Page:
A love of immediacy has been blamed for phenomena ranging from the hollowness of this year’s Hollywood summer blockbusters and the staccato-SMS nature of Hindi movie dialogue, to the growing inability of school students to process long texts (and I do not mean text-messages) at an uninterrupted stretch. Most commentators agree that this need for speed seems to go hand-in-hand with a cultural preoccupation with the new, the exciting and the different. Ebert has described this as a quest for ‘frisson,’ and others have blogged, written and spoken eloquently about what such a quest might imply for us, our relationships, work and culture.

Given the way trends work, it’s no surprise that in the internet age, slowness is fast (!) gaining its own cult following, with movements dedicated to Slow Food, Slow Reading, and a host of other things.

It’s interesting that some of these movements, especially Slow Food, are comfortable conflating a return to slowness with respect for indigenous cultures, the preservation of regional cuisines and the promotion of organic farming. Under the aegis of these movements, slowness acquires a philosophical and even moral weight, which is of course, problematic. While we need to explore ‘speed’ and ‘immediacy’ critically, we also need to remember that these are afflictions of the privileged, at least with reference to terms and gestures such as frisson and the leisurely consumption of a five course meal. There are too many people imprisoned within loops of slow change and missed opportunities. This is not a repudiation of slow, but just a thought I think we should bear in mind before making slow-is-good, fast-is-bad generalizations.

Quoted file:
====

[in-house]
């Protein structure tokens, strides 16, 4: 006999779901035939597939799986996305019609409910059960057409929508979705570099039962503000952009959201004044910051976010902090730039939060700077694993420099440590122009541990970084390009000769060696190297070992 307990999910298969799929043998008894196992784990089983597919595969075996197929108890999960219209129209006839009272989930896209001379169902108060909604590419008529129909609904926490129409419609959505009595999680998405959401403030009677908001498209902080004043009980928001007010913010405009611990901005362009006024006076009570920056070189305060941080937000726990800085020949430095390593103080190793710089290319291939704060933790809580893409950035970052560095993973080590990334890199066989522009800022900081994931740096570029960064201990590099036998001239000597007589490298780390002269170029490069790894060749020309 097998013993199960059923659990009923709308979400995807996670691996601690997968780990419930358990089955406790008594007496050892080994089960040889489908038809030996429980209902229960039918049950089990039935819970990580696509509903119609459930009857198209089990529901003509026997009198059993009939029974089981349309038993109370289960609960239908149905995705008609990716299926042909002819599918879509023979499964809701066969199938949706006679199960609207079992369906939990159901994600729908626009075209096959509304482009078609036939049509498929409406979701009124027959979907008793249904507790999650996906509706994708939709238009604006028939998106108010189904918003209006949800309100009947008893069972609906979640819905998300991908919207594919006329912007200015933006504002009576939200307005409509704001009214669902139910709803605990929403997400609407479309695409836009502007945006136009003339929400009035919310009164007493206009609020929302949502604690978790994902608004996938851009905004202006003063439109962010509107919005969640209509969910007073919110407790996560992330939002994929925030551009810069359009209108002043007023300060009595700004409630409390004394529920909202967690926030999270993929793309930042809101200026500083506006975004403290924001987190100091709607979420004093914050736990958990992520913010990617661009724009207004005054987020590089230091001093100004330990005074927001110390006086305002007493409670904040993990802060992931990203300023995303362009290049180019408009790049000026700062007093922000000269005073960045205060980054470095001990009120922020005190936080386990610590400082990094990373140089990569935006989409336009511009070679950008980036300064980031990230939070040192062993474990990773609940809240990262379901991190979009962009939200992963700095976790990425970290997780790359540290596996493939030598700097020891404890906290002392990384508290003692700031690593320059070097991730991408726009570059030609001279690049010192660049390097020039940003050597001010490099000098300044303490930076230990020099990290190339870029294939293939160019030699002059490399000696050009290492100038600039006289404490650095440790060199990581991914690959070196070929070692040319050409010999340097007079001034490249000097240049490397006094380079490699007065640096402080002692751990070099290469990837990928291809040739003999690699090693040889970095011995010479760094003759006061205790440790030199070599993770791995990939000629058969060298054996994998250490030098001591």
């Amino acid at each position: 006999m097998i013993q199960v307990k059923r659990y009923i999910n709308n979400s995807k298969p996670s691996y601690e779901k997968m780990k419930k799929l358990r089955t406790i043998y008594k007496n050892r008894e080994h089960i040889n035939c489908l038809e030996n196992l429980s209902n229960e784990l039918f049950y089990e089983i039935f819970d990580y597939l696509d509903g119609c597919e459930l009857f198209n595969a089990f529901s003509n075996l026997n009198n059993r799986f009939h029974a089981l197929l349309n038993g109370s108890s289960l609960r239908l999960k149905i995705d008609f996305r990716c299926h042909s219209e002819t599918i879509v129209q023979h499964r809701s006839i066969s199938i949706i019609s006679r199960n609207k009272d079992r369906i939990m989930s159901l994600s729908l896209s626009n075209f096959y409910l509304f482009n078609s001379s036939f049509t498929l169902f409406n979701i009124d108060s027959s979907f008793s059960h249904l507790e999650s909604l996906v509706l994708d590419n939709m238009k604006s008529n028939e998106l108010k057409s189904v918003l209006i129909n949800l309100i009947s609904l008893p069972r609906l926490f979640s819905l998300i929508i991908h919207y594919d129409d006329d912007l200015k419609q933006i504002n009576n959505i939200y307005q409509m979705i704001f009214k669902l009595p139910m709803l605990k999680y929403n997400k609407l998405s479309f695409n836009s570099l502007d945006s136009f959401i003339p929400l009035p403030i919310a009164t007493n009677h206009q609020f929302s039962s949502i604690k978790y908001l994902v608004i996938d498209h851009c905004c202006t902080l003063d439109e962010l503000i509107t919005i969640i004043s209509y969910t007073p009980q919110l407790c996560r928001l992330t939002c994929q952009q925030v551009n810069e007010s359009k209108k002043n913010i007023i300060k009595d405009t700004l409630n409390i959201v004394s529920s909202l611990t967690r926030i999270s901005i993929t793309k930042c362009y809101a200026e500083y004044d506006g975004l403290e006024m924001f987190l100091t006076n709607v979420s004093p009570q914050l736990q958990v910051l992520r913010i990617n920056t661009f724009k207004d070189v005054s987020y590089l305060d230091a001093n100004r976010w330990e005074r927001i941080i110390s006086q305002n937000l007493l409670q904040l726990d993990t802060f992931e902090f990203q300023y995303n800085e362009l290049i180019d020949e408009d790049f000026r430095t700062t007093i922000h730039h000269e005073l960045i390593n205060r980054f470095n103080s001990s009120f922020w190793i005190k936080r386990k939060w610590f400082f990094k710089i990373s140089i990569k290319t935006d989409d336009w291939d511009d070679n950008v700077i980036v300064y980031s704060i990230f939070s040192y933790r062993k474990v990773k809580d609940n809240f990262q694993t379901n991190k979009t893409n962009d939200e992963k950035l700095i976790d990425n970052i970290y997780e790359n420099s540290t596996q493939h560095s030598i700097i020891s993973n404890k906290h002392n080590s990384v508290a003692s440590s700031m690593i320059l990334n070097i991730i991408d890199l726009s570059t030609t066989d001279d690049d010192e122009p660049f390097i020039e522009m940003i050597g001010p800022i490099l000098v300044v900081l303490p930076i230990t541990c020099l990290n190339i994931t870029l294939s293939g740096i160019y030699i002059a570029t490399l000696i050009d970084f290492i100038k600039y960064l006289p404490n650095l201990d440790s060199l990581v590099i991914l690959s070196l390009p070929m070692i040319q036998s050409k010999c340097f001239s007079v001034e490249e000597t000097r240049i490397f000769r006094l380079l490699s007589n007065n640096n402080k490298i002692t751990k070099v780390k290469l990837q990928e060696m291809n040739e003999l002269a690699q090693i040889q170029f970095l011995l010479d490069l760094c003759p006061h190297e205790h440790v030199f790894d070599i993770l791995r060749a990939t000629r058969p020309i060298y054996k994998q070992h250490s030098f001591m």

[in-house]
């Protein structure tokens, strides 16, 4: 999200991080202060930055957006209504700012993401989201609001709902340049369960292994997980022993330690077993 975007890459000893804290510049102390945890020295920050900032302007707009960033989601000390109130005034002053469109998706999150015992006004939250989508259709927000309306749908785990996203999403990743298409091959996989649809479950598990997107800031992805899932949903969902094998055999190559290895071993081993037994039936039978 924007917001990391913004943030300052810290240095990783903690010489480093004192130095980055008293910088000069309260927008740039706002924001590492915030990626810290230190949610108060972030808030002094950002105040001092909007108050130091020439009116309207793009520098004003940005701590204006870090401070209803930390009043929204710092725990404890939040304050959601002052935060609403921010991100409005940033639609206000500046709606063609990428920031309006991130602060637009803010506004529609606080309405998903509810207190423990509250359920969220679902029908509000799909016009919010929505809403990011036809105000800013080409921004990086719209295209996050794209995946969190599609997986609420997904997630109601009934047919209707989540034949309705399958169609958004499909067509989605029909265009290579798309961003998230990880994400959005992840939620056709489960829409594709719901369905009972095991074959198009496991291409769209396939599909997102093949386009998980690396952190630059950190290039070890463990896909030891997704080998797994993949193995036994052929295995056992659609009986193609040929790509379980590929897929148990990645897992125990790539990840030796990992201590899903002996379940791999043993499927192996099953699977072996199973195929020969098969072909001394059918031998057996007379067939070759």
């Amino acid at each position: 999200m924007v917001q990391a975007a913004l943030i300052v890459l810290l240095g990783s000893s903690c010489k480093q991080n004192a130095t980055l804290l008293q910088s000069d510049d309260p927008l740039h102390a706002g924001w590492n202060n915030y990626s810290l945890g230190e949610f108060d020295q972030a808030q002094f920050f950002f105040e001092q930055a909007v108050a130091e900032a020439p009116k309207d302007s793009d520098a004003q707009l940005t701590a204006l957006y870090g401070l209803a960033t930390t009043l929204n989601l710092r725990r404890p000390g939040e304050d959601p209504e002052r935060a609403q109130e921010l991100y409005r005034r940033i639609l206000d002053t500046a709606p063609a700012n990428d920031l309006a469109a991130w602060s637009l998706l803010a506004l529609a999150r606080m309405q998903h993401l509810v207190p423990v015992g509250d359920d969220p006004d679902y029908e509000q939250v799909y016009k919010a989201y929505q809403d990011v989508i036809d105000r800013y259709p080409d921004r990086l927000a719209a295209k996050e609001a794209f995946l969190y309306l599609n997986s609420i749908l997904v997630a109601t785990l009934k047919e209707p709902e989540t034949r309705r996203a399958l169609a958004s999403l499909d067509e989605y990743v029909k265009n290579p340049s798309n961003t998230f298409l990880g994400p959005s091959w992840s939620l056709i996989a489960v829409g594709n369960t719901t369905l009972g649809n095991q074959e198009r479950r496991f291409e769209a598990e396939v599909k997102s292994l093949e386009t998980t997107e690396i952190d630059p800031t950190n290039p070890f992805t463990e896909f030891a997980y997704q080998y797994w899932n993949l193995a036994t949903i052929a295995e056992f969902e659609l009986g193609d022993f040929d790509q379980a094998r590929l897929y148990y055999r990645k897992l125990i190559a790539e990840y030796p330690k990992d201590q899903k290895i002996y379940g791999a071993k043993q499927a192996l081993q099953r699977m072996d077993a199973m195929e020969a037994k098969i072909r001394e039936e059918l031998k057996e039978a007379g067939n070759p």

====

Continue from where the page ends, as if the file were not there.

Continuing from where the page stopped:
And it’s doubly important that we guard against flippancy and faddishness with respect to slow. Because this reduces slow to a momentary distraction, a passing blip on our collective radar. Moreover, it is also important to not only be interested in slow-ness, but also explore what it means that we now have to grant ourselves permission to be slow.

It means that taking time with a book, with music, with movies or even a game of cricket tests our patience. We’re too primed to hit pause – on anything.  It means that we are uncomfortable with standing still, with waiting or with doing nothing at all. Which makes it difficult for us to negotiate and contend with things that we genuinely find interesting. One example would be the museum visit I mentioned earlier – if taking my time makes me uncomfortable and even makes me feel a little guilty (I mean, other people are waiting to look at this!) then how am I supposed to derive any pleasure out of the experience? So what happens is that we compress our interests to fit our narrow bandwidths and small windows of time – read 30 minute novels (they exist) during the commute, listen to music while we walk/ clean/ drive, eat in quick bursts. And our engagement, and joy in that engagement, shrinks accordingly.  

Not all instant reading/drinking/ eating is unavoidable or even unpleasant. Maybe someone somewhere likes the cup-noodle experience. There’s something to be said for instant gratification – that it’s pretty good! But it would be nice to allow ourselves to occasionally do things differently. Winterson’s essay was a timely reminder that seeing is sometimes a way of being. And if seeing is a way of being, then I must conclude that slow is the way to go.